5-40% of a polyamine,

up to 40% of a fungicidal anion capable of diffusion,

up to 75% of a quaternary ammonium salt and

up to 30% of a salt of N-cyclohexyldihydroxydiazenium oxide,

the sum being 100 (% by weight) in each case.

If necessary, minor amounts of other components, such as other amines, ammonia, wetting agents, water softeners (nitriloacetic acid, etc.) and, if required, water may be present, the amounts of the latter however being kept small where possible and essentially serving to facilitate handling.

However, the invention also relates to the impregnation solutions obtainable by dilution of the concentrates with water, in accordance with the required concentrations for use and depending on the impregnation method and the degree of danger to the wood.

The concentrates, which may be in the form of pastes or viscous solutions (if appropriate, also in the form of a solid salt), are most readily prepared by initially taking a polyamine, with or without water, and dissolving the carboxylic acids and, where relevant, the salts containing fungicidal anions and/or salts of N-cyclohexyldihydroxydiazenium oxide therein. The copper compounds then dissolve in this mixture with complex formation. The alkalinity of the concentrates is adjusted, on the one hand, to ensure that sufficient polyamine is present to dissolve the copper compound and, on the other hand, by adding, for example, further polyamines, amines or alkali metal hydroxides to bring the pH of the dilute solutions for use to, in general, above 8, in particular from 8.5 to 10 (concentration-dependent). When impregnation is carried out, the copper compound penetrates thoroughly into the wood, the major part of the copper (about 70-95%) being fixed in the wood.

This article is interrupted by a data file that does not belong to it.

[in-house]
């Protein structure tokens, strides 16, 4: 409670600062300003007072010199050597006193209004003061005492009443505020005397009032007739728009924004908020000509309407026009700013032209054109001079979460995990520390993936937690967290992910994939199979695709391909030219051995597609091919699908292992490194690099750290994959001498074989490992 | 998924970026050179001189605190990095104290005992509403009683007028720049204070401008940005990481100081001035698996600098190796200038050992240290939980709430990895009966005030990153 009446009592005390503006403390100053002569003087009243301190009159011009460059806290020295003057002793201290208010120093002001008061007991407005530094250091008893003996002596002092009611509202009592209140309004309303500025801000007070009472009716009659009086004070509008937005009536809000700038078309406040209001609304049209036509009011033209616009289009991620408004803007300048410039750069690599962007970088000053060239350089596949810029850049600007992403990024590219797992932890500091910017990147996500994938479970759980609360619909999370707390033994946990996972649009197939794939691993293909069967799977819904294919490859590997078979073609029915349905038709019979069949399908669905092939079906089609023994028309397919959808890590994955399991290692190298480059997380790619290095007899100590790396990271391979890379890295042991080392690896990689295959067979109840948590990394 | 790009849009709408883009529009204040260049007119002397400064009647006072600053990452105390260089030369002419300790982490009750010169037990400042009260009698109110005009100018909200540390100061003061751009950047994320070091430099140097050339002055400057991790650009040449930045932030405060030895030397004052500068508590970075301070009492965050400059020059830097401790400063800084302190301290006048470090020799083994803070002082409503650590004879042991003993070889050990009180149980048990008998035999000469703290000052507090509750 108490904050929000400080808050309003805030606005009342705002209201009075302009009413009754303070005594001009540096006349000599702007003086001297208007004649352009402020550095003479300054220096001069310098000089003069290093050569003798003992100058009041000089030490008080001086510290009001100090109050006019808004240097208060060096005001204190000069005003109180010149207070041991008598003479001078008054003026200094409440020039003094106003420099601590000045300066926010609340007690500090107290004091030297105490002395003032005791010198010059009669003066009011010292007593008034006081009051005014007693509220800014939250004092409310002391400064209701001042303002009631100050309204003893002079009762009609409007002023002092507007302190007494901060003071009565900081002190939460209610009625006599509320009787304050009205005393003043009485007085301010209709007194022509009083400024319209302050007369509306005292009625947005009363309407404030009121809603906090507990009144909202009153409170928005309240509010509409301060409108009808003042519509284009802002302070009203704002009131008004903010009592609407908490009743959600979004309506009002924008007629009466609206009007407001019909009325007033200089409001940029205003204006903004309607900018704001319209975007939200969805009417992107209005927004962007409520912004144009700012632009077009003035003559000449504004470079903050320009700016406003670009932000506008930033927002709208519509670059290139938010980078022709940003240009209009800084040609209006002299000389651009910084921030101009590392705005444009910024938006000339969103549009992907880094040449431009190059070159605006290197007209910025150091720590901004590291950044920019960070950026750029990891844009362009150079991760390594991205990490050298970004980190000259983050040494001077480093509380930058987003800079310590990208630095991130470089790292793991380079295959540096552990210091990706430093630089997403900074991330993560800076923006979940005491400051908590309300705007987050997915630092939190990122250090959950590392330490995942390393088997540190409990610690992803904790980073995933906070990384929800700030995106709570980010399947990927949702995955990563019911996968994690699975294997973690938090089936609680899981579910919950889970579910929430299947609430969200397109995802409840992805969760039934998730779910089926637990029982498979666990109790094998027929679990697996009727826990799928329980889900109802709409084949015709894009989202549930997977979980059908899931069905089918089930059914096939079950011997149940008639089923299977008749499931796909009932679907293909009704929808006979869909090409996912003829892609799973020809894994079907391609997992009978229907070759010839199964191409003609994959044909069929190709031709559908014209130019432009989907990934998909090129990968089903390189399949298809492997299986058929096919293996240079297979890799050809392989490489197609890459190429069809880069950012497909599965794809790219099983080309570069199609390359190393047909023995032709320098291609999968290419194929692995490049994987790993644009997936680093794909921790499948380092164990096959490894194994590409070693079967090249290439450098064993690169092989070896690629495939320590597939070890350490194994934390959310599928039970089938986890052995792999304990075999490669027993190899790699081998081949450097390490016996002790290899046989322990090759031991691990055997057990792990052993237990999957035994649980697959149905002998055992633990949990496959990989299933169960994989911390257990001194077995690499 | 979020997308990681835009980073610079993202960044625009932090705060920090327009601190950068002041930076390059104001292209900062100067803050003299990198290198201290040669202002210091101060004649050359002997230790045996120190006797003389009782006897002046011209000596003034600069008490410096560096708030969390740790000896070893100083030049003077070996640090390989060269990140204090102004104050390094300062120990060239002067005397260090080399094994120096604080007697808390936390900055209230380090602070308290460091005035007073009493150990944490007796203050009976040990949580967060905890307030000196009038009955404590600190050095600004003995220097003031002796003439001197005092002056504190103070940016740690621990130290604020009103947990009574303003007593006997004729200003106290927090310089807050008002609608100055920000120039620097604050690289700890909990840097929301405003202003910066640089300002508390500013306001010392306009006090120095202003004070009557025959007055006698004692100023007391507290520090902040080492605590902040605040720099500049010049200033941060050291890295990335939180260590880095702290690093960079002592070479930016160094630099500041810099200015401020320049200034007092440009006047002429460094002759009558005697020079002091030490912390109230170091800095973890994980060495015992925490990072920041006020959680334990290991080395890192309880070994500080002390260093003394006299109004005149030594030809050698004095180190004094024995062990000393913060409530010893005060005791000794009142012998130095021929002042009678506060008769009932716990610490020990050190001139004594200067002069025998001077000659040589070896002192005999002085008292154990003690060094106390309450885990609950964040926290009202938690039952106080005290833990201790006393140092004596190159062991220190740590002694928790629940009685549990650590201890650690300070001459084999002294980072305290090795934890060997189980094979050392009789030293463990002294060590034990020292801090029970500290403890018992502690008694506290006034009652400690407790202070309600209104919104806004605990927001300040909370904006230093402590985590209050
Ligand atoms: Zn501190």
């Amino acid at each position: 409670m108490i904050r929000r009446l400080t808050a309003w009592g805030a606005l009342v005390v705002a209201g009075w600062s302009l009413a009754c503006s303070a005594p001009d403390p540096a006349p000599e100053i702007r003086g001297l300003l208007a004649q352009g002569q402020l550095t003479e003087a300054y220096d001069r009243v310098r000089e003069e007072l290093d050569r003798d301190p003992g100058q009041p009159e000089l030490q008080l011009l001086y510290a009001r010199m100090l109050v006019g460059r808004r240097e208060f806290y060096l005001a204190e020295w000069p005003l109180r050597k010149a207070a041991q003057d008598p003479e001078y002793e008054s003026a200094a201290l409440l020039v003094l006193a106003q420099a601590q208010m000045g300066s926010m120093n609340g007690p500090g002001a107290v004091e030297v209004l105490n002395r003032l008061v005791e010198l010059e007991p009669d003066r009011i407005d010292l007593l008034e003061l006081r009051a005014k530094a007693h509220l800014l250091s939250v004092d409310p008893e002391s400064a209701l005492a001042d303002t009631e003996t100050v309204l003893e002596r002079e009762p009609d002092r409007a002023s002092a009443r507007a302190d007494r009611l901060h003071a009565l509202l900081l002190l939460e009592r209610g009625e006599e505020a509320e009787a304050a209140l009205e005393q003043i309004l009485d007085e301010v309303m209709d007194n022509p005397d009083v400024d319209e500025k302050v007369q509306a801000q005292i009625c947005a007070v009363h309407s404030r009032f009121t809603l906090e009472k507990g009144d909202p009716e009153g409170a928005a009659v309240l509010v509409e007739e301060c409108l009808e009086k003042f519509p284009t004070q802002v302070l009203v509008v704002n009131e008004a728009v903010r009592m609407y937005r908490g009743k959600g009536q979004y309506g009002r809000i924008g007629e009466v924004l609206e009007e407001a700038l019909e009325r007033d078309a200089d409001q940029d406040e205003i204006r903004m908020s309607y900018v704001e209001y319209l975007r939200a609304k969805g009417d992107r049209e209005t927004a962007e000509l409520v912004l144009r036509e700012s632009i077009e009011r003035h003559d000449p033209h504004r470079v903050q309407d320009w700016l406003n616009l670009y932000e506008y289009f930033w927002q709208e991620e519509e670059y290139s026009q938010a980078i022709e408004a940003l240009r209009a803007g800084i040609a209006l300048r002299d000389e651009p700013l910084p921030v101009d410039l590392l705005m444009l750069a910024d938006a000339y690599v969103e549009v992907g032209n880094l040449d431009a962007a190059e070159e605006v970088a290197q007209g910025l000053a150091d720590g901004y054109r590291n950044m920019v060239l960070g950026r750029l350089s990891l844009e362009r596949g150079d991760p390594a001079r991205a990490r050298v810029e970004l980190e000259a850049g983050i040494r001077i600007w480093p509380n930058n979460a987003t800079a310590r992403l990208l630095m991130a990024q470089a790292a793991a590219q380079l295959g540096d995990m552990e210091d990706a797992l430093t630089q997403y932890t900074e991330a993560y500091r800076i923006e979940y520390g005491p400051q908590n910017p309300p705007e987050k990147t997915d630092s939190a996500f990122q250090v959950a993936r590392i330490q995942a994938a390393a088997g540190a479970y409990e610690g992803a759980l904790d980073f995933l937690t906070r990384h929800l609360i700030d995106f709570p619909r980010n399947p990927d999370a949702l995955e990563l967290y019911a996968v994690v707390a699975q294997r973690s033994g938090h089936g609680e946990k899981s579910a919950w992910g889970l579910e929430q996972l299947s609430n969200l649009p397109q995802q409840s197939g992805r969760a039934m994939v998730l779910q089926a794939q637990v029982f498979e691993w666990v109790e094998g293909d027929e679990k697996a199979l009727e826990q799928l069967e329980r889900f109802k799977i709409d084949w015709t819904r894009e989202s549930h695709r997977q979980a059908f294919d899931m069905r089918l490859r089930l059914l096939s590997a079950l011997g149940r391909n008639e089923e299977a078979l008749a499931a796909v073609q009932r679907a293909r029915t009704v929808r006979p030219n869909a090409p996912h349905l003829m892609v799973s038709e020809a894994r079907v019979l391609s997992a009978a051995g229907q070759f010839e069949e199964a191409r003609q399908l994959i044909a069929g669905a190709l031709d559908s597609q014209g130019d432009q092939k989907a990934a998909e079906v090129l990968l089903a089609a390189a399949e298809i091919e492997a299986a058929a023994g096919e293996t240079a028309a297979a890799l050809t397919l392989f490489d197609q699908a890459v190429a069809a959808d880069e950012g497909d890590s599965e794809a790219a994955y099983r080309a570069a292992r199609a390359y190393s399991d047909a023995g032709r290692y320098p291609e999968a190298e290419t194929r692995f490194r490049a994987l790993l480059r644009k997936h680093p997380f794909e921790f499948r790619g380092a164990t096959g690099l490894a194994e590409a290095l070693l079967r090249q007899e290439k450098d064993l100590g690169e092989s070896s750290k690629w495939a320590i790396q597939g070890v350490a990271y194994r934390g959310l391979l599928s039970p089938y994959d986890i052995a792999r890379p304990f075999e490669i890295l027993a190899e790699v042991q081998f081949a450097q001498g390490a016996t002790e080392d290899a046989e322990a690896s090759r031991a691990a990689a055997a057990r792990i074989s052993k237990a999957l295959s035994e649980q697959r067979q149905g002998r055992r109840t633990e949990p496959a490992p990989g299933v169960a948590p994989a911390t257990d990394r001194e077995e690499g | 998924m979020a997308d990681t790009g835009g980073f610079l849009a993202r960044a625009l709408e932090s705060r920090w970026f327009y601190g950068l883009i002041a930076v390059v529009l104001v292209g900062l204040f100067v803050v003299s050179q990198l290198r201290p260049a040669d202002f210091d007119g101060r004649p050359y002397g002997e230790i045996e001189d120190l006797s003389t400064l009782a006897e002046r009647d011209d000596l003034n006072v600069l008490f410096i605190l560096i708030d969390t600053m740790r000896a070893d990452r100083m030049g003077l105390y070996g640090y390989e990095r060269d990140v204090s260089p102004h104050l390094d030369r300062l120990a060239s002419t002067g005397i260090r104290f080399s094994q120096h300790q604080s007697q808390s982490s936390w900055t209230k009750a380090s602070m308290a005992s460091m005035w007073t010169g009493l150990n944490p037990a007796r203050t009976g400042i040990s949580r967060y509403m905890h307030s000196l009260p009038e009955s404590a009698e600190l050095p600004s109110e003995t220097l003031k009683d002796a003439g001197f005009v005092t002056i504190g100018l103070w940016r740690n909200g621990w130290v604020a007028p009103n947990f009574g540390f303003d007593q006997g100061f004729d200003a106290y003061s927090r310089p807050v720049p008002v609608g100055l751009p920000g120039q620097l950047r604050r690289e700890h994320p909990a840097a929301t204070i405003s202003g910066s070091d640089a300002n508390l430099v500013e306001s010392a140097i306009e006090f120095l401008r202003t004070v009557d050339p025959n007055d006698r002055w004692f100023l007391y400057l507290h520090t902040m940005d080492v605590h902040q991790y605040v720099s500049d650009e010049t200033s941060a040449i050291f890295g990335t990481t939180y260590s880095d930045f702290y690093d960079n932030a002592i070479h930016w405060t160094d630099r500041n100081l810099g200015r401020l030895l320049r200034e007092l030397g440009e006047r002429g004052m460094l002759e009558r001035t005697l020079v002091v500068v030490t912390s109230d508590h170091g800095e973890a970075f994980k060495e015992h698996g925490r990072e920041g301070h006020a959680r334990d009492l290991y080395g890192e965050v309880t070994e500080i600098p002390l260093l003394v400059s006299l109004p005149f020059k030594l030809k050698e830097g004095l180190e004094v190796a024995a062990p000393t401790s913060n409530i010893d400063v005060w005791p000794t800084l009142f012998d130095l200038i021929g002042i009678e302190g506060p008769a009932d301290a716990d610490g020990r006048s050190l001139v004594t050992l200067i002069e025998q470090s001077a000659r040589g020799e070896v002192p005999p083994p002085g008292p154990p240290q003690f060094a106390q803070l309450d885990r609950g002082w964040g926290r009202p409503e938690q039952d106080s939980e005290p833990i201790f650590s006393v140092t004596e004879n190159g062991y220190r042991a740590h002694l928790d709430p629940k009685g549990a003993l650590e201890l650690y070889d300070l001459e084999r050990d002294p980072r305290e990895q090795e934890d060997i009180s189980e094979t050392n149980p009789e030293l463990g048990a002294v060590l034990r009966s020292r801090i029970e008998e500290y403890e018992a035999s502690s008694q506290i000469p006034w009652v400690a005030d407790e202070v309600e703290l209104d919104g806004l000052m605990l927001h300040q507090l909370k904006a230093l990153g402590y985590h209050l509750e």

During impregnation, the wood preservatives penetrate the wood thoroughly, and the impregnatable regions of the wood (for example sapwood in pine) are entirely impregnated in the pressure impregnation process. Furthermore, penetration of water into the impregnated wood is more difficult, and the impregnated wood thus becomes more highly water-repellent.

To determine the depth of penetration, pine palisades having a length of 1.20 m, a diameter of 15-20 cm and a sapwood width of more than 30 mm were impregnated by the pressure impregnation method (1 hour under reduced pressure, 2 hours under superatmospheric pressure). To determine the depth of penetration of copper, the impregnated woods were cut open in the middle, the cut surface was treated with diethyl dithiocarbamate/Na salt solution (brown coloration with copper) and the depth of penetration of the copper was measured. 2 palisades were impregnated per test.

KNOWN COMPARATIVE EXAMPLES